I'm not the person to explain the whole theory. You can ask Google or wait for another post here. But...
The answer here is essentially the same as this experiment: Take a box and carefully place many red and blue balls into the box so that all of the red balls are on one side and all of the blue balls are on the other side. Then shake the box. Observe the location of the different colors. If you imagine the red ones as hot molecules and the blue ones as cold molecules, this is a pretty good analogy.
Notice that the red didn't "move to the blue" and vice-versa, they just averaged out, moving at random to a new part of the box. It's not that the blue balls attract the red ones. It's just the nature of the world that when things are mixed up they tend towards uniform distributions.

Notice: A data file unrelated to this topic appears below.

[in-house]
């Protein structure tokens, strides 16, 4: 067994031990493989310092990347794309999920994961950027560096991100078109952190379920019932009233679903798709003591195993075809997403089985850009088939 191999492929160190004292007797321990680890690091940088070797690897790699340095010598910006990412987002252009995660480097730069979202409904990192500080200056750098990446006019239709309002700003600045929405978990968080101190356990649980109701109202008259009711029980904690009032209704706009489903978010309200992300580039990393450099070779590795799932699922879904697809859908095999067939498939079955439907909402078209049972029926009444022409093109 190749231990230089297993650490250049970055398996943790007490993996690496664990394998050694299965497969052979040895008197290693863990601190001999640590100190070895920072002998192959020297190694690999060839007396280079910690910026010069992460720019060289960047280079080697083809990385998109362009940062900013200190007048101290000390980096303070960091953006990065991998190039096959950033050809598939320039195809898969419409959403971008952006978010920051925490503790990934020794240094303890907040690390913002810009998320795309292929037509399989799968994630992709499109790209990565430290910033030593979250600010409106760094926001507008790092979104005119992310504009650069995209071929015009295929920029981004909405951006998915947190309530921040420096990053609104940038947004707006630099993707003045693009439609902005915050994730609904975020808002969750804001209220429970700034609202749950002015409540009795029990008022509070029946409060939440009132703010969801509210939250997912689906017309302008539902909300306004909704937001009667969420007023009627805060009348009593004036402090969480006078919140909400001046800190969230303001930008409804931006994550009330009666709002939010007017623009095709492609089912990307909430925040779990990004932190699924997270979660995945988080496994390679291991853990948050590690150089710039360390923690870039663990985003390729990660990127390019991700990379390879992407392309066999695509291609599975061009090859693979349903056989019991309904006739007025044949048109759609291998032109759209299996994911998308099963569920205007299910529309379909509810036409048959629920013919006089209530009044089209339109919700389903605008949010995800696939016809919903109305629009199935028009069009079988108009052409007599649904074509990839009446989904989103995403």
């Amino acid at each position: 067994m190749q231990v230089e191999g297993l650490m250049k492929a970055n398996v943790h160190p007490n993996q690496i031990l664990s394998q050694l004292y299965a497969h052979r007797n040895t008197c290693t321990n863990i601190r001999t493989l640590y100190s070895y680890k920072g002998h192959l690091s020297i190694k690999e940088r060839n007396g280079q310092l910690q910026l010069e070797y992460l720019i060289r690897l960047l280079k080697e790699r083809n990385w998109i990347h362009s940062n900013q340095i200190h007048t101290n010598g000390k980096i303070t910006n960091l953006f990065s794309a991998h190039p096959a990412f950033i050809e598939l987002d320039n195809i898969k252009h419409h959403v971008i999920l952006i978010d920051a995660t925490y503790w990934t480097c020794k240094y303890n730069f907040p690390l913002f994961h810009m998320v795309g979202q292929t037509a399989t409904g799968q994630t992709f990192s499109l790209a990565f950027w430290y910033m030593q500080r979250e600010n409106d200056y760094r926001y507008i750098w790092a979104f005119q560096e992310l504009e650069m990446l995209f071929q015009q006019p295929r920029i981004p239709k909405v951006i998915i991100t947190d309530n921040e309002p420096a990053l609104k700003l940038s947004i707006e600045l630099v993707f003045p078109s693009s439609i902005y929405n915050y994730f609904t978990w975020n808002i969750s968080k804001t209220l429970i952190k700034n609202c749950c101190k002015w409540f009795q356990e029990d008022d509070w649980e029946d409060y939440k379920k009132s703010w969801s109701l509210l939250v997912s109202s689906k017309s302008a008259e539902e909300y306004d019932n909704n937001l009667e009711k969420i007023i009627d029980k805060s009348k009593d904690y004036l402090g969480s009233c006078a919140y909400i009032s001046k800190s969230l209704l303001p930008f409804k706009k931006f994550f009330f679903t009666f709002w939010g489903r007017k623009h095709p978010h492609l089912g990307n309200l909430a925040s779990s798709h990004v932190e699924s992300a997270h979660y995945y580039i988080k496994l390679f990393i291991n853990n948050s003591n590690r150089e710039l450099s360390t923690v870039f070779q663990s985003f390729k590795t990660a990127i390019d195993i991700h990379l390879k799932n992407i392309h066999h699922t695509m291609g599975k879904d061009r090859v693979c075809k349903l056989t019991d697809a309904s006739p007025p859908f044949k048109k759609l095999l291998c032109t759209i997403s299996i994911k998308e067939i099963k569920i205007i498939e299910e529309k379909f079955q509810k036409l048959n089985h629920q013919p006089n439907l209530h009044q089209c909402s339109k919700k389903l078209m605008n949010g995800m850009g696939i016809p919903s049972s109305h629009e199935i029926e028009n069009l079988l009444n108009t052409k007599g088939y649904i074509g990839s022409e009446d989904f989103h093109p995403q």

Edit: Plus, it's the nature of the world that things do tend to get mixed up over time.
Consider a container with a removable wall in the middle. On the right are many gas molecules moving relatively slowly (cold). On the left are many gas molecules moving relatively quickly (hot). If we remove the wall the hot and cold molecules will begin to collide with each other. The hot molecules, upon collision with their cold counterparts, will transfer some of their speed and momentum and thus cool down. This means, of course, that the cold molecules heat up.
In order for heat to flow from the cold to the hot these collisions would require that the slow molecules move even slower after a collision and the fast molecules move even faster. This is an impossibility in isolated collisions, and a rarity in multi-body collisions.